The high cost — to both the environment and our health — of bottled water is the subject of this documentary that enlists activists, environmentalists, community leaders and others to expose the dark side of the bottled water industry. Americans may rethink their obsession with bottled H20 when they learn of the unregulated industry’s willingness to ignore environmental and health concerns, and the problems that arise as a result.
National Geographic: Stress: Portrait of a Killer
2008 TV-PG 55 minutes
The serially overworked already know that stress is a near-constant fixture in modern-day living. But to what degree is stress affecting our bodies — and is there any way to healthfully combat it? With a focus on the work of Stanford University neurobiologist Robert Sapolsky, this National Geographic program looks at the latest science to see what researchers are learning about this insidiously silent killer.
The Beautiful Truth
2008 NR 92 minutes
This documentary follows the journey of Garrett Kroschel, an animal-loving teenager raised in Alaska who, after reading a book by Dr. Max Gerson, is inspired to investigate its premise that diet can cure cancer and other diseases. Garrett travels across the country, visiting with physicians, scientists and cancer survivors to discuss Gerson Therapy — and Gerson’s claim that the medical industry has suppressed natural cancer cures for years.
The Gerson Miracle
2004 NR 91 minutes
Sharing the stories of nine longtime cancer survivors, this program explores the principles and effectiveness of Gerson Therapy, a holistic method of treating cancer and other degenerative diseases developed by Dr. Max Gerson in 1928. Gerson’s daughter, Charlotte — founder of the Gerson Institute — also discusses her fight to keep the controversial therapy going despite objections from those who question its effectiveness.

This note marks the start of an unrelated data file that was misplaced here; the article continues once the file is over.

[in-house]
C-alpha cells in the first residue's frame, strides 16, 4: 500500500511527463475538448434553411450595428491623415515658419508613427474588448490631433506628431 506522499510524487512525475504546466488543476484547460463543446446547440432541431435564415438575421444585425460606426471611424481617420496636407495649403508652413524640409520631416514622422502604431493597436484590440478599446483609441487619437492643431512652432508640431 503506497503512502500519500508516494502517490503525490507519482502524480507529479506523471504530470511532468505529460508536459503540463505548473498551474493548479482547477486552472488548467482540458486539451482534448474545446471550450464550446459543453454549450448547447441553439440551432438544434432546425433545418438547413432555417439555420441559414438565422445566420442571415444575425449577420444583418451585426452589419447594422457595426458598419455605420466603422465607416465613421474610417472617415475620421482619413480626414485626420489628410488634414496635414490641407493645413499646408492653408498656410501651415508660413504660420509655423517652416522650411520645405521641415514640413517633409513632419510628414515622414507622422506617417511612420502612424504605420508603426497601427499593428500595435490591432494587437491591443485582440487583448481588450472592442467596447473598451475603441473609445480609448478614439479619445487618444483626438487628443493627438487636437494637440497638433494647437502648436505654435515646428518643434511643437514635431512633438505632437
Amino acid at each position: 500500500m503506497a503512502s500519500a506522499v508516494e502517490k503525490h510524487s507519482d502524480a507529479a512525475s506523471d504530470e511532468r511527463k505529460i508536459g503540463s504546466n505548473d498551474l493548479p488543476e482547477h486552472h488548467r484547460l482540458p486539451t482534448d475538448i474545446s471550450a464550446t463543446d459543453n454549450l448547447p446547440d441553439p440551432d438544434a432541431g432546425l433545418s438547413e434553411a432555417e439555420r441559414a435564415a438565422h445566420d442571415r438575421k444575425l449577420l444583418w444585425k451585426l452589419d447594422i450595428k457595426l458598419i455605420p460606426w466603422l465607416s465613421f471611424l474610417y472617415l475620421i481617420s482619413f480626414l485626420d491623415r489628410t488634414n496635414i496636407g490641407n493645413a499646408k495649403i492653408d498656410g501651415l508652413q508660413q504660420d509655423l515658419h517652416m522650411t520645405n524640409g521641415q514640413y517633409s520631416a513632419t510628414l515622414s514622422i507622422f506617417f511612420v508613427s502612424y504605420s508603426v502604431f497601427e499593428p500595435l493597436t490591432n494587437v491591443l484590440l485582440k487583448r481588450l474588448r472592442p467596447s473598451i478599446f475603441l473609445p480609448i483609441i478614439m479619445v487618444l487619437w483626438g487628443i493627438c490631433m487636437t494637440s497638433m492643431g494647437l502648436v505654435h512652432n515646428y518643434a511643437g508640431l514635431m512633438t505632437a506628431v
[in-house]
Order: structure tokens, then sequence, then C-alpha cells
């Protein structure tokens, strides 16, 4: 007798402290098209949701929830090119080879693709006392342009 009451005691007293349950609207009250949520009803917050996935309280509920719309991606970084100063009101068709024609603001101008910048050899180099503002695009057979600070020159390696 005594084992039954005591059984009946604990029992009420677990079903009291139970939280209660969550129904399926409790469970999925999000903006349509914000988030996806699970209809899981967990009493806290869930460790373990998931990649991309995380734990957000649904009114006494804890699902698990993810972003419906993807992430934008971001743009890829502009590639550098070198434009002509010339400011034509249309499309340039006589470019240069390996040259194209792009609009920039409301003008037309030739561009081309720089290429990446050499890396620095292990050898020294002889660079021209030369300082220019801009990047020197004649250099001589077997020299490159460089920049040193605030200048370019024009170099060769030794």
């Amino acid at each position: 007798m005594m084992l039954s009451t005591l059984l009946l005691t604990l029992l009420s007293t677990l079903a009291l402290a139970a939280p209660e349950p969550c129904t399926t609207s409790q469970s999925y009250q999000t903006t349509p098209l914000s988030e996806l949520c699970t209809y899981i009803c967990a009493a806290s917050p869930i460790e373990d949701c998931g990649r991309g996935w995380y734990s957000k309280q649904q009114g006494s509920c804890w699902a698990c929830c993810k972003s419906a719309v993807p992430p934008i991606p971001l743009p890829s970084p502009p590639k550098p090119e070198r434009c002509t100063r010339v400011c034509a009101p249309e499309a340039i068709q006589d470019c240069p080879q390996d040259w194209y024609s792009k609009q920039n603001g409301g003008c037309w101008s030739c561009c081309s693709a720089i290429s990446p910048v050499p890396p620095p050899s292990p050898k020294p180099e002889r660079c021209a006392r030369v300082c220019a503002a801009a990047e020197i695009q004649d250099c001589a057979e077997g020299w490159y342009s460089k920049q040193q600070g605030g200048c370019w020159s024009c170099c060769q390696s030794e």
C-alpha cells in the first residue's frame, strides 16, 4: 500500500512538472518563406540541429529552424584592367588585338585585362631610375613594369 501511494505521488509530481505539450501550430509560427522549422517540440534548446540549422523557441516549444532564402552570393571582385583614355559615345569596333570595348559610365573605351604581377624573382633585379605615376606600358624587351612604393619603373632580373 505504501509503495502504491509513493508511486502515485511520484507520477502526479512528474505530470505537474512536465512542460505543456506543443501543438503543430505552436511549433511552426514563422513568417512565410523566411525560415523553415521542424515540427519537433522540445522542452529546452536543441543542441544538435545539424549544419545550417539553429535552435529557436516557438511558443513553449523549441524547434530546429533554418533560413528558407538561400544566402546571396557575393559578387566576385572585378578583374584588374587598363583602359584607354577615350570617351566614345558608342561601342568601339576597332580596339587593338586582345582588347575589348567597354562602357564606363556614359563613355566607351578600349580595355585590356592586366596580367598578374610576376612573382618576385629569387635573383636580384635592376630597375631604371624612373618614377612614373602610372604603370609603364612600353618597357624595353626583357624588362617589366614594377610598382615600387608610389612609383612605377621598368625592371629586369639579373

What’s on Your Plate?
(What’s on Your Plate?: The Film About Kids and Food Politics)
Aimed at children and adults, this entertaining documentary from activist Catherine Gund follows her daughter, Sadie, and her best friend, Safiyah, as the two 11-year-olds spend a year investigating the politics of food in America. The intrepid tweens interview farmers, school officials, chefs and ordinary folks to find out how food is grown and how agriculture can be transformed in order to improve both nutrition and profit.
The Botany of Desire
While visiting places like Peru, Kazakhstan and Amsterdam, learn from author Michael Pollan as he explains the natural history of apples, tulips, marijuana and potatoes and describes how common plants such as these deftly manipulate human desires. Based on Pollan’s best-selling book, this documentary encourages viewers to look at the world from a vastly different perspective and improve their relationships with nature.
Note from Idy: Don’t miss the discussion about potatoes as monoculture phenomenon.
The Future of Food
Before compiling your next grocery list, you might want to watch filmmaker Deborah Koons Garcia’s eye-opening documentary, which sheds light on a shadowy relationship between agriculture, big business and government. By examining the effects of biotechnology on the nation’s smallest farmers, the film reveals the unappetizing truth about genetically modified foods: You could unknowingly be serving them for dinner.
7) Here’s a fun educational video for the kids to watch about eggs and chickens. It is innovative and fascinating the way Joel Salatin does his raising of chickens . I can never eat store bought eggs ‘cuz the way they are produced is inhumane and unnatural and they don’t taste the same as the truly pastured ones. I always buy mine from azure standard where they are pastured and grass fed, where the chickens just roam around to eat and do as they please. I would really love to live someday on a farm and have my own chickens to lay eggs and cows & goats to milk , fruit trees to pick and a vegetable garden to till.
8) An oldie but a goodie: Grocery Store wars ( a must for the kids to watch, so cute and educational )